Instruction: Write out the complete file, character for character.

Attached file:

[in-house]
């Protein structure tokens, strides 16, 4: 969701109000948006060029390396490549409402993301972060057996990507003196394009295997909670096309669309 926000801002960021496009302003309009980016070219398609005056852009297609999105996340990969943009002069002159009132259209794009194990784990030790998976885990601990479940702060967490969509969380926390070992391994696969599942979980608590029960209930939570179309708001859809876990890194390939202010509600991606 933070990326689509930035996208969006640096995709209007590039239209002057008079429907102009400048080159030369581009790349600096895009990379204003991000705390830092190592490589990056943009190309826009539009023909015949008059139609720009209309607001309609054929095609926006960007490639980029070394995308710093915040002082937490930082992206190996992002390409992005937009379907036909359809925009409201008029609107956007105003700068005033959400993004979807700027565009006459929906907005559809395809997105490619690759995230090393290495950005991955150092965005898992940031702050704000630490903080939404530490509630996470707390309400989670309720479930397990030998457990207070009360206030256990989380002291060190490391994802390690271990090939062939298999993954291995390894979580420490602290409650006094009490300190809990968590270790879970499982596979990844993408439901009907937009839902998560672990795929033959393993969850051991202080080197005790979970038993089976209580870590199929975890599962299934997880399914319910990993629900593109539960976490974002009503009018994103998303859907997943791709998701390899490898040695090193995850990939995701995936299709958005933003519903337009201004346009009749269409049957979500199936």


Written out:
[in-house]
């Protein structure tokens, strides 16, 4: 969701109000948006060029390396490549409402993301972060057996990507003196394009295997909670096309669309 926000801002960021496009302003309009980016070219398609005056852009297609999105996340990969943009002069002159009132259209794009194990784990030790998976885990601990479940702060967490969509969380926390070992391994696969599942979980608590029960209930939570179309708001859809876990890194390939202010509600991606 933070990326689509930035996208969006640096995709209007590039239209002057008079429907102009400048080159030369581009790349600096895009990379204003991000705390830092190592490589990056943009190309826009539009023909015949008059139609720009209309607001309609054929095609926006960007490639980029070394995308710093915040002082937490930082992206190996992002390409992005937009379907036909359809925009409201008029609107956007105003700068005033959400993004979807700027565009006459929906907005559809395809997105490619690759995230090393290495950005991955150092965005898992940031702050704000630490903080939404530490509630996470707390309400989670309720479930397990030998457990207070009360206030256990989380002291060190490391994802390690271990090939062939298999993954291995390894979580420490602290409650006094009490300190809990968590270790879970499982596979990844993408439901009907937009839902998560672990795929033959393993969850051991202080080197005790979970038993089976209580870590199929975890599962299934997880399914319910990993629900593109539960976490974002009503009018994103998303859907997943791709998701390899490898040695090193995850990939995701995936299709958005933003519903337009201004346009009749269409049957979500199936």